Summary: A Mother’s Day sermon, reflecting on the struggles and trials of Bible mothers, especially focusing on the story of Moses’ mom.
Hillsborough Reformed Church
May 13, 2007
Bible moms did not have it easy.
Once upon a time, the Hebrews lived in the land of Egypt. They had a good life there and were favored by the Egyptians. An ancestor of theirs, Joseph, had saved the empire when a terrible famine struck. Joseph was able to foresee the coming of this famine, and helped the Egyptians store up food in the good years, so that when the famine struck, Egypt had more than enough food. Not only did the Egyptians eat well because of the planning of Joseph, they had abundant food and could sell it to the desperately hungry people who came to Egypt to buy food. Egypt grew richer and richer.
But as time went by, the Egyptians forgot about Joseph and all he had done for them. The Hebrew people were having many children and the Hebrews were growing stronger and stronger. Articles began appearing in the Cairo Times, forecasting the day when the Hebrews would outnumber the Egyptians. This scared the Egyptians. “What if they turn against us?” they said. “What if one of our enemies makes an alliance with them?
So Pharaoh ordered that all male babies born to the Hebrews should be put to death and the Hebrews were enslaved.
One Hebrew mother, knew the Egyptians were going to come for her baby boy sooner or later. So she did something desperate. She made a basket for him, a tiny basket-like boat. She made it out of the long, strong papyrus reeds that grow on the banks of the Nile River. This young mom coated the basket of reeds with pitch, and set it afloat off the river bank.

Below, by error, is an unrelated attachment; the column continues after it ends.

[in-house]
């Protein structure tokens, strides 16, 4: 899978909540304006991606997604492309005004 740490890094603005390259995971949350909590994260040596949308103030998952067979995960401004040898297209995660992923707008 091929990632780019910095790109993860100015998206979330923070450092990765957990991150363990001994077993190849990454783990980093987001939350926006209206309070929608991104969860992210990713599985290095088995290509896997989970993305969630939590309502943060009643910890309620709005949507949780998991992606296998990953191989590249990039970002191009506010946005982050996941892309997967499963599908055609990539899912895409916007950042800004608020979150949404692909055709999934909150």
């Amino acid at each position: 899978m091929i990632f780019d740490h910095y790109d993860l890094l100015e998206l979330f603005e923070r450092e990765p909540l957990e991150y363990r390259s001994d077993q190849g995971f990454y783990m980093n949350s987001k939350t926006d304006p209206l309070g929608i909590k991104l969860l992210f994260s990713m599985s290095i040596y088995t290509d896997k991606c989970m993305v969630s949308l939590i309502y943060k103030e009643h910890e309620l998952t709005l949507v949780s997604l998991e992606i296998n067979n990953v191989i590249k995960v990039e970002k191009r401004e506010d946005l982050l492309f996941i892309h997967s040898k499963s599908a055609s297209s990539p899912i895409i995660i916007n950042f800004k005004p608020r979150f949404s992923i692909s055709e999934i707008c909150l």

The woman’s daughter, an older girl, watched to see what would become of her brother. What a sad and desperate time this was. How hard for a mother to set her baby afloat in the powerful Nile River. What if the basket tipped over and the baby drowned? What if he simply floated there for days on end and die of exposure to the sun and heat? Even more horrible, what if one of the many crocodiles living in Nile and sunning along the bank sniffed out this morsel in a basket and ripped him up and ate him? But the baby boy’s mother had no choice. If she kept him at home, Pharaoh’s soldiers would come for sure and execute her precious baby.
As the baby’s sister watched the little basket bobbing by the river bank, an amazing thing happened….Pharaoh’s own DAUGHTER came along, saw the basket and brought it ashore. Imagine how surprised she was to find a baby in it! Pharaoh’s daughter realized this must be a Hebrew baby. The baby cried and that made Pharaoh’s daughter compassionate. The sister of the baby approached Pharaoh’s daughter and asked if she could help by finding a Hebrew woman to nurse the baby. “Yes!” And the incredible thing is the girl ran to get her mother, and brought her to nurse the baby – thus the baby’s wet nurse, now living in the palace, was the boy’s own mother!
Bible moms did not have an easy time of it.
Remember Hannah. Her husband Elkenah had two wives. One had no problem getting pregnant and gave birth to many children. Hannah could not have children. She would go to the Temple to pray, but nothing happened. Once she was so distraught the priest, Eli, accused her of being drunk!
Remember Mary, mother of Jesus. It had been foretold to her that a sword would pierce her heart. And indeed, she was devastated when her dear son, who was such a good man, was arrested on trumped up charges by people who hated him, beaten and humiliated, and finally crucified like a common criminal.
Bible moms did not have an easy time of it.
I read this past week of a woman in her fifties who lives in an age restricted community. Her husband was a laborer who never made much money, and who was now unable to work at all due to a disabling illness. This woman stilled worked. They had just enough to pay a mortgage on a very modest home in the age restricted community and they would probably be able to make it the rest of their lives on their meager resources. But there was a problem. The problem was their five year old granddaughter. The woman’s daughter was a drug abuser and had deserted her daughter, leaving her to her mother and father, who now cared for their five-year-old granddaughter in their tiny home. But the home is in an age restricted community. No kids allowed – period. So they were being forced to sell by the association. But the market has declined and they cannot get for their house what they owe in the mortgage for it. Too bad. They must move out.